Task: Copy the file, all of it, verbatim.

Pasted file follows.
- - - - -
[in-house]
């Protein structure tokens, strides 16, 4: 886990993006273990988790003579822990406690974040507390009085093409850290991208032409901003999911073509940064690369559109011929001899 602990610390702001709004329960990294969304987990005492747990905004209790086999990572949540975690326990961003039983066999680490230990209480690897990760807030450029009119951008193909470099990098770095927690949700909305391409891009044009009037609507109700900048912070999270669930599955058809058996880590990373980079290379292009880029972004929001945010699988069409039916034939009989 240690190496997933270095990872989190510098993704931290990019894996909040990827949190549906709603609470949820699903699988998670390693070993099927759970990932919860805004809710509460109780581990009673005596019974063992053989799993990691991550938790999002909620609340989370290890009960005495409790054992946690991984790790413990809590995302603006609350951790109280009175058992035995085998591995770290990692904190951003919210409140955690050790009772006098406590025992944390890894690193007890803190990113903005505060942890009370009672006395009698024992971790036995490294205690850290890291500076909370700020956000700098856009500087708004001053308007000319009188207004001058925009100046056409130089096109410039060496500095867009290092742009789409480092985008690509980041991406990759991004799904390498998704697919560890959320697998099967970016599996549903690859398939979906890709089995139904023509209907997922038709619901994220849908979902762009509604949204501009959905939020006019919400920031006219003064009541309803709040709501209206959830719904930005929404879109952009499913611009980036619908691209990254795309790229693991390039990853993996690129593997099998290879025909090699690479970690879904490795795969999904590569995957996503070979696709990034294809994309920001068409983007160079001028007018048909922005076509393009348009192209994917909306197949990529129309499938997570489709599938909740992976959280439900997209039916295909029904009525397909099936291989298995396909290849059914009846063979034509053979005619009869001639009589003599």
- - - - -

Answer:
[in-house]
């Protein structure tokens, strides 16, 4: 886990993006273990988790003579822990406690974040507390009085093409850290991208032409901003999911073509940064690369559109011929001899 602990610390702001709004329960990294969304987990005492747990905004209790086999990572949540975690326990961003039983066999680490230990209480690897990760807030450029009119951008193909470099990098770095927690949700909305391409891009044009009037609507109700900048912070999270669930599955058809058996880590990373980079290379292009880029972004929001945010699988069409039916034939009989 240690190496997933270095990872989190510098993704931290990019894996909040990827949190549906709603609470949820699903699988998670390693070993099927759970990932919860805004809710509460109780581990009673005596019974063992053989799993990691991550938790999002909620609340989370290890009960005495409790054992946690991984790790413990809590995302603006609350951790109280009175058992035995085998591995770290990692904190951003919210409140955690050790009772006098406590025992944390890894690193007890803190990113903005505060942890009370009672006395009698024992971790036995490294205690850290890291500076909370700020956000700098856009500087708004001053308007000319009188207004001058925009100046056409130089096109410039060496500095867009290092742009789409480092985008690509980041991406990759991004799904390498998704697919560890959320697998099967970016599996549903690859398939979906890709089995139904023509209907997922038709619901994220849908979902762009509604949204501009959905939020006019919400920031006219003064009541309803709040709501209206959830719904930005929404879109952009499913611009980036619908691209990254795309790229693991390039990853993996690129593997099998290879025909090699690479970690879904490795795969999904590569995957996503070979696709990034294809994309920001068409983007160079001028007018048909922005076509393009348009192209994917909306197949990529129309499938997570489709599938909740992976959280439900997209039916295909029904009525397909099936291989298995396909290849059914009846063979034509053979005619009869001639009589003599």